The Tamiment Library and Robert F. Wagner Archives at New York University states that the rose "has always been an important symbol with anti-authoritarian associations." The rose symbol became popular among socialist and social democratic political parties in post-World War II Western Europe. The symbol of a rose in a fist is used by the Socialist International "and many of its member parties" such as the French Socialist Party (PS).
In the world today
|Wikimedia Commons has media related to roses as symbols.|
- Black rose (symbolism)
- Rose (heraldry)
- Category:Coats of arms with roses
- Plant symbolism
- Language of flowers
- Lisa Cucciniello, "Rose to Rosary: The Flower of Venus in Catholicism" in Rose Lore: Essays in Semiotics and Cultural History (ed. Frankie Hutton: Lexington Books, 2008), pp. 64-65.
- Cucciniello, Rose Lore, at pp. 65-67.
- Marinus Zwemer, Samuel. "THE ROSE AND ISLAM". The Muslim World. 31: 360–370. doi:10.1111/j.1478-1913.1941.tb00950.x.
- Diba, Layla S. (2001). "Gol o bolbol". In Yarshater, Ehsan. Encyclopædia Iranica. 11. London and New York: Routledge. pp. 52–57. Retrieved 15 November 2013.
- Julian Baldick in History of Persian Literature - Google Books;
- Ibn Arabi, The Tarjuman al-Ashwaq, Trans. R.A.Nicholson, Theosophical Publishing House 1911/1978, p 130, 145
- Matthew Tree, St George's Day with a Catalan twist, The Guardian (April 23, 2011).
- Peter Childs, "Places and Peoples: Region and Nation" in British Cultural Identities (4th ed.: eds. Mike Storry & Peter Childs; Routledge, 2013), p. 43.
- George Goodwin, Fatal Rivalry: Flodden, 1513: Henry VIII and James IV and the Decisive Battle for Renaissance Britain (W. W. Norton: 2013), p. 11.
- Jon Robinson, Court Politics, Culture and Literature in Scotland and England, 1500-1540 (Ashgate: 2008), p. 44.
- Natascha Würzbach & Simone M. Salz, Motif Index of the Child Corpus (Walter de Gruyter, 1995), pp. 175-76.
- Rugby History: Evolution of the England Kit, Rugby Football Union.
- 36 U.S.C. § 303 ("The flower commonly known as the rose is the national floral emblem.").
- Stephen Buchmann, The Reason for Flowers: Their History, Culture, Biology, and How They Change Our Lives (Simon & Schuster, 2016), p. 218.
- Linda Naeve, Iowa's State Flower - the Wild Rose (September 13, 1996), Horticulture & Home Pest News (Iowa State University Extension and Outreach).
- Wild Prairie Rose, State Historical Society of North Dakota.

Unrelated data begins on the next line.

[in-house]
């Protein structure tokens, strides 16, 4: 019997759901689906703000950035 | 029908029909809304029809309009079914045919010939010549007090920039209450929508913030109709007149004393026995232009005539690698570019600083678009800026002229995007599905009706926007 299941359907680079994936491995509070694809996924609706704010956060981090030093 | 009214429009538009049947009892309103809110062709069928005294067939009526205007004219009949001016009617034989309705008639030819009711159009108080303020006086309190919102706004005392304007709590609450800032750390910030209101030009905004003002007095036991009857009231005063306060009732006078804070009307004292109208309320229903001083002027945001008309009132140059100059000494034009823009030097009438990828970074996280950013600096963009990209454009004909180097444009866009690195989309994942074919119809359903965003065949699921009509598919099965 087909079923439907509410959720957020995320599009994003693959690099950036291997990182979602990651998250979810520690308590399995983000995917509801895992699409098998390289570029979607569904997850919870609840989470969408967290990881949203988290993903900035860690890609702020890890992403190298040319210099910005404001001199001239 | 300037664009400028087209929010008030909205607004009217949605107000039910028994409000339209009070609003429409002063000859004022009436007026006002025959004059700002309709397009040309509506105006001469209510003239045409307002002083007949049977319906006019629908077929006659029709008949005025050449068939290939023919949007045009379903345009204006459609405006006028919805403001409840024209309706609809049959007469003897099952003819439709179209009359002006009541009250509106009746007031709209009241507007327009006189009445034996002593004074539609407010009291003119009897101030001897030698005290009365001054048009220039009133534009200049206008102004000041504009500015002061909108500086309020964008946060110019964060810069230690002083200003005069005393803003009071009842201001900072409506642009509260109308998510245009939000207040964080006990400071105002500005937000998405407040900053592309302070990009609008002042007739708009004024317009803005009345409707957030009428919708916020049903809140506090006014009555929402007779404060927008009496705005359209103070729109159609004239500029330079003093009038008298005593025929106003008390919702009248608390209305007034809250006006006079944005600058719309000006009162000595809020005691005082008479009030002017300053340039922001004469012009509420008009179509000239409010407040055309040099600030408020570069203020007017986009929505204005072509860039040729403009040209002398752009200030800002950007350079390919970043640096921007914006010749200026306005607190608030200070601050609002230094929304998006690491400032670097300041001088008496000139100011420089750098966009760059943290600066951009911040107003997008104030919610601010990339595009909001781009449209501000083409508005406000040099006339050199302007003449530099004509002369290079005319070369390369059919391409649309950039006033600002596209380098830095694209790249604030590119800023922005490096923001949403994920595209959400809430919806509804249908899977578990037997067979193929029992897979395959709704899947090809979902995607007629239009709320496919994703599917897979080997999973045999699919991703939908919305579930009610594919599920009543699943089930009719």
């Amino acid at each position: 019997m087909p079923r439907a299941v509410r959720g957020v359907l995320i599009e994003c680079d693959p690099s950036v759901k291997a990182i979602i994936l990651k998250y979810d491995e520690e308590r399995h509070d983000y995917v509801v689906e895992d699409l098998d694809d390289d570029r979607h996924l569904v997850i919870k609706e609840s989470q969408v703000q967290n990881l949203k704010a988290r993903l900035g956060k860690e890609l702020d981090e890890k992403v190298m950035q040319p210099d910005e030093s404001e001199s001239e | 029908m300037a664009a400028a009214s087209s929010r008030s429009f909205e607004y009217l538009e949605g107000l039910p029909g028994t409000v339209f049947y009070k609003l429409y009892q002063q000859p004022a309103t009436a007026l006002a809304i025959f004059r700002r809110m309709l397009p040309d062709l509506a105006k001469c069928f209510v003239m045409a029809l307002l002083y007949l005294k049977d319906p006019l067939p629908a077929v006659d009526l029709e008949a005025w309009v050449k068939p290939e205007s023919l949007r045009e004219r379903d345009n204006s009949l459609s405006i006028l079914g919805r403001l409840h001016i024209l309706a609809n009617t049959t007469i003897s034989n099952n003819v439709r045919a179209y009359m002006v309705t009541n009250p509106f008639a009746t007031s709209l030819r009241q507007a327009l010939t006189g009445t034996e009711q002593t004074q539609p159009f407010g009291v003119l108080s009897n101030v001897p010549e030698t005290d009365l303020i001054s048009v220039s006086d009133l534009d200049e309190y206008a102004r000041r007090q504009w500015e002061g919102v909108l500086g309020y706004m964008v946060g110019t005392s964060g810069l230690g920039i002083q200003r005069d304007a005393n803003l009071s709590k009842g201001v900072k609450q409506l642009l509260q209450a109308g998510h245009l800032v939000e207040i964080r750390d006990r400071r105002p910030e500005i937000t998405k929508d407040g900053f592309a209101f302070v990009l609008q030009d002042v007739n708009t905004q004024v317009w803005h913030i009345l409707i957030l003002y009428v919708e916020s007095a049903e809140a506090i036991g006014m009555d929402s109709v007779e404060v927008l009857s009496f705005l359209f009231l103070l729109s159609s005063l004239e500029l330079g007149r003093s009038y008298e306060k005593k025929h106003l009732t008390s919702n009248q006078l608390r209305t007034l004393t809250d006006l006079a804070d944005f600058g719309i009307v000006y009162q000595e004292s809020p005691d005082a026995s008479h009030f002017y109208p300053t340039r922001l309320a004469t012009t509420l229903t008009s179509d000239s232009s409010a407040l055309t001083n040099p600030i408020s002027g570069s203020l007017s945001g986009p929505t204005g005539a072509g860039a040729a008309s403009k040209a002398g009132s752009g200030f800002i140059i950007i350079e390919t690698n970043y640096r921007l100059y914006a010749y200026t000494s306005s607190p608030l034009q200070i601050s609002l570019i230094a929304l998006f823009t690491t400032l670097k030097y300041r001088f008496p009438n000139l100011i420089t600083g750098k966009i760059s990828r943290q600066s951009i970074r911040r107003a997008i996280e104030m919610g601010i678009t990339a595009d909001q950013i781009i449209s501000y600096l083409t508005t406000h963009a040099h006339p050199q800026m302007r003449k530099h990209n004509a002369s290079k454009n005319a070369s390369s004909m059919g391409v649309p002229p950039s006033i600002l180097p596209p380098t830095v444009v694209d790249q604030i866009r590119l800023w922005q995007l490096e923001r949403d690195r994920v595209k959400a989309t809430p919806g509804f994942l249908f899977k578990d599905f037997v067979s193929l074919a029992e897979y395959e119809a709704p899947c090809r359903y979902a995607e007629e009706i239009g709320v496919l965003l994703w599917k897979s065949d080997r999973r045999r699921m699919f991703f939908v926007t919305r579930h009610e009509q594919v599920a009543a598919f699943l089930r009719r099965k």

- Georgia State Flower (Cherokee Rose), GeorgiaInfo: An Online Georgia Almanac, Digital Library of Georgia.
- New York State Flower - Rose, New York State Library.
- Rosa Inocencio Smith, Orbital View: City of Roses, The Atlantic (May 5, 2016).
- Coming Up Roses, Fodor's (2006) (republished by the New York Times).
- Michelle Huneven, 37 Hours: Pasadena, Calif., New York Times (September 19, 2003).
- The Rose Bowl's Storied History, New York Times (December 31, 2013).
- NASA's Hubble Celebrates 21st Anniversary with 'Rose' of Galaxies, NASA, April 20, 2011, retrieved January 1, 2014
- "What Is Democratic Socialism?". Democratic Socialists of America. Retrieved December 15, 2015.
- n/a, n/a (2006-08-27). "The Rose and the Fist". The Fruits of Our Labour. Retrieved 2018-03-26.
- Alberta (AB) - Facts, Flags and Symbols, Government of Canada (accessed May 24, 2016).
- Wild Roses, Canadian Wildlife Federation (accessed May 24, 2016).
- The rise and fall of the Alberta Wildrose Party, CBC News (December 18, 2014).
- The Mexican 'City Of Roses' Where Americans Feel At Home, Philadelphia Inquirer wire services (October 11, 1987).
- Bob Brooke, The Everything Family Guide To Mexico: From Pesos to Parasailing (Adams Media, p. 236).
- About Our Logo, Tamiment Library and Robert F. Wagner Archives, New York University (accessed May 25, 2016).
- Historical Dictionary of Socialism (Rowman & Littlefield, 2015), p. 167.
- The rise and fall of New Labour, BBC News (August 3, 2010).
- Thomas William Heyck, A History of the Peoples of the British Isles (Vol. 3: Psychology Press, 2002), p. 312.